Ratchet And Clank

Director: Kevin Munroe (2016)

From Super Mario Bros. (1993) to Street Fighter (1995), Hollywood has a low scoring rate when trying to turn video games into cinema hits.

Never threatening the high score of soon to be remade Lara Croft: Tomb Raider (2001) or Resident Evil (2002), Ratchet And Clank features a defective robot and an alien mechanic teaming up to save the universe.

Based on the game of the same name, this is a poorly assembled and malfunctioning sci-fi animated adventure.

More a sugar fuelled distraction than a coherent movie, it’s written for and possibly by attention deficit kids wide eyed on popcorn and fizzy drinks.

David Kaye voices Crank, a defective War-bot. Unlike his monstrously armoured production line robot siblings, he’s petite, prissy and pacifist.

Clank is scheduled for demolition by Paul Giamatti’s Chairman Drek. He’s employed Armin Shimerman’s evil scientist Doctor Nefarious to build an army of robot assassins to annihilate the Galactic Rangers.

The Rangers are a dim and trigger happy team of celebrity loving law enforcers, lead by the square jawed and muscle bound buffoon Captain Qwark, voiced by Jim Ward.

Crash landing on a distant world, Clank is rescued by Ratchet. Energetically voiced by James Arnold Taylor, he’s some sort of orange space fox.

A small mechanic with big dreams, Ratchet whisks his new friend away to warn the Rangers.

With the least possible attention to detail in the animation, character, plot or dialogue, it’s a manic, mirthless mash up of movie spare parts, many borrowed from the Star Wars films.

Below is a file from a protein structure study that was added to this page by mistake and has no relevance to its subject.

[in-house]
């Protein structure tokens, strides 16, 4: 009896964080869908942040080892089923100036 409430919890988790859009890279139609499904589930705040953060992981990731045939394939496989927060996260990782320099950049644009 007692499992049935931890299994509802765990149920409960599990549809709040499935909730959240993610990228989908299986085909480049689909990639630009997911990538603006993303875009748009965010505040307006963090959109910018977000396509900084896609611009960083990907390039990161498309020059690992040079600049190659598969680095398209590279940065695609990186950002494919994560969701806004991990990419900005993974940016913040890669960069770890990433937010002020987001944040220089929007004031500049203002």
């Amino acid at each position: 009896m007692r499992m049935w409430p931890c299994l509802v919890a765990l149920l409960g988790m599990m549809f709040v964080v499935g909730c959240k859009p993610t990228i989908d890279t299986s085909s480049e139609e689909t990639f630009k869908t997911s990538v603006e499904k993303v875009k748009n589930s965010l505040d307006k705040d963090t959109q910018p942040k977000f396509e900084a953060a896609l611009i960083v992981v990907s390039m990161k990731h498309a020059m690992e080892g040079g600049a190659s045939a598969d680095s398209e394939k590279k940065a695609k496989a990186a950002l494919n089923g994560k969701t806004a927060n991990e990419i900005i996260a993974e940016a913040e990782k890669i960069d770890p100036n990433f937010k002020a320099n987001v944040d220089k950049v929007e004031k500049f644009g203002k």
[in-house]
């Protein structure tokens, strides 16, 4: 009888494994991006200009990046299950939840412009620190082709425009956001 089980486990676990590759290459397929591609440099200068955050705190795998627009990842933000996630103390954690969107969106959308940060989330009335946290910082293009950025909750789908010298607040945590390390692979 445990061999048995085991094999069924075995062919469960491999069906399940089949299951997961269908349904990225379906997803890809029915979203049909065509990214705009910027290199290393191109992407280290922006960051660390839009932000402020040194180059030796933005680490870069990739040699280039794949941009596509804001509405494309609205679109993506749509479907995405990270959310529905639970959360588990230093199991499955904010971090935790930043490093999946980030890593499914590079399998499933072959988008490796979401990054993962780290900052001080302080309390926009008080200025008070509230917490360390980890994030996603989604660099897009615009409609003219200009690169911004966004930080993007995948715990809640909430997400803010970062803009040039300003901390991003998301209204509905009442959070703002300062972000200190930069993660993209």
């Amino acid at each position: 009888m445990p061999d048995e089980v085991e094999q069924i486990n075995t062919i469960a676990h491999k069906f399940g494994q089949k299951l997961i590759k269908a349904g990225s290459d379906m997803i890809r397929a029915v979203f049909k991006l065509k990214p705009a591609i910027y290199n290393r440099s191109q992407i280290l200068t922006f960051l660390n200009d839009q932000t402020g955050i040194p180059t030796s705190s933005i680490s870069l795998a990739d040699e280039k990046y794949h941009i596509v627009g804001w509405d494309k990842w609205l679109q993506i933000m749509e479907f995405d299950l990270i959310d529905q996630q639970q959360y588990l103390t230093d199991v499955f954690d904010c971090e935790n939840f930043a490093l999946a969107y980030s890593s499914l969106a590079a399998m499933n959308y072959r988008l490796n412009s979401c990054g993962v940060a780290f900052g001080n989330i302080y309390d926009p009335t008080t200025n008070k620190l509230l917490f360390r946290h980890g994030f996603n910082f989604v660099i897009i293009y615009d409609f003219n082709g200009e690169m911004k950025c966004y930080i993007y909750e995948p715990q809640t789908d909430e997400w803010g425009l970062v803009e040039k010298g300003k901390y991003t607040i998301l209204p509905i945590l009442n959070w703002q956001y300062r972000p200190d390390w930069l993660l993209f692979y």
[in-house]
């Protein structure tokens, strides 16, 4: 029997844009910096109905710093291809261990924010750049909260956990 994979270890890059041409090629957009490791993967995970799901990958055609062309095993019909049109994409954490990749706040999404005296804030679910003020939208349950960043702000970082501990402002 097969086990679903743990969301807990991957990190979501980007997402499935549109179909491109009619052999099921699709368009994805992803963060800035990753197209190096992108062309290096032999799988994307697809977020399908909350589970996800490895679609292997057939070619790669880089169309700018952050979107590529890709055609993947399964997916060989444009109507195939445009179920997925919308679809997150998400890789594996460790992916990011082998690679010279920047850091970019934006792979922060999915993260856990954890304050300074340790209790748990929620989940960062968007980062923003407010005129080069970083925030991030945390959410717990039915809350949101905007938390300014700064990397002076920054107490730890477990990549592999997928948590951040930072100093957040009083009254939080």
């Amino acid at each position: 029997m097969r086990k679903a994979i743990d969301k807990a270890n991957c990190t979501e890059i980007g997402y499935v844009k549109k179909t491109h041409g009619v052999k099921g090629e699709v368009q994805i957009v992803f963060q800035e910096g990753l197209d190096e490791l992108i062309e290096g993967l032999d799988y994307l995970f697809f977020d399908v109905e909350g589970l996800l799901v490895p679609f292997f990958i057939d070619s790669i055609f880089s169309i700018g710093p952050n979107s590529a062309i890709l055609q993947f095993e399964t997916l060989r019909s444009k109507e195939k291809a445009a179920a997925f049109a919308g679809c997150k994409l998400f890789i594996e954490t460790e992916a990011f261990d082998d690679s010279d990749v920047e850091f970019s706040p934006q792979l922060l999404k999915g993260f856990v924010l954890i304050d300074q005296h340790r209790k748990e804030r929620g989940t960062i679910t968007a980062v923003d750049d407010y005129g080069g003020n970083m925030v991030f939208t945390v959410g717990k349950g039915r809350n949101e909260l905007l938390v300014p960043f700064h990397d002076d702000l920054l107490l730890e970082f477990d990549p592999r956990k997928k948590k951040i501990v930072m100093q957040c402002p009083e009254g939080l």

But sadly not just the good ones. There’s a planet destroying weapon and pod racing. Architecture is republican era Alderaan.

The script throws in jokes about selfies and hashtags in a futile bid to be relevant. At one point a robot henchmen chews up a smartphone as punishment.

For the intended audience it’s probably the most terrifying moment in the whole film.

The release date is presumably to capitalise on the UK Bank holiday, pitching itself at all the kids too young to see Captain America: Civil War (2016) or have already seen The Jungle Book (2016) and Zootropolis (2016).

Sylvester Stallone, Rosario Dawson and John Goodman offer recognisable names to tempt unwary parents with a mirage of quality.

It’s game over already for this wannabee franchise.

The Gambler

Director: Rupert Wyatt (2015)

Call the bluff on this glossy gambling movie that will leave you out of pocket and feeling cheated for watching.

Based on the superior 1974 film of the same name, the always watchable Mark Wahlberg plays to the manor born Jim Bennett, a masochistic, nihilistic and wildly unsympathetic university professor.

It’s a brave piece of casting which treats us to the novelty of former Funky Bunch frontman Wahlberg lecturing to University students on the merits of Shakespeare.

He’s a spoilt, whiny, attention-seeking brat with self-destructive tendencies who self-medicates his existential crisis by playing cards, and is not above developing a relationship Brie Larson’s genius young student.

Jim spends his nights gambling in illicit dens and his days teaching, leaving him too busy to put on a tie or brush his hair.

When not betting money he doesn’t have or antagonising gangsters for the empty thrill of it, Jim’s isolating himself from family and colleagues and generally feeling sorry for himself.

After a great deal of behaviour I wouldn’t allow from my four year old, Jim owes a quarter of a million dollars to various bad people and has seven days to pay it back. Or else.

Reduced to trying to hock his watch to stake another game, violence is repeatedly threatened for non-payment, and Jim wants to be hurt so badly its hard to feel sorry for him when he’s badly is.

Jessica Lange plays his tennis playing mother, and the elegant actress is particularly hard done by, but Jim probably thinks that’s her fault for enabling his addiction.

And in four brief appearances, the shaven-headed John Goodman raises the acting ante as a philosophising and kindly intentioned loan shark.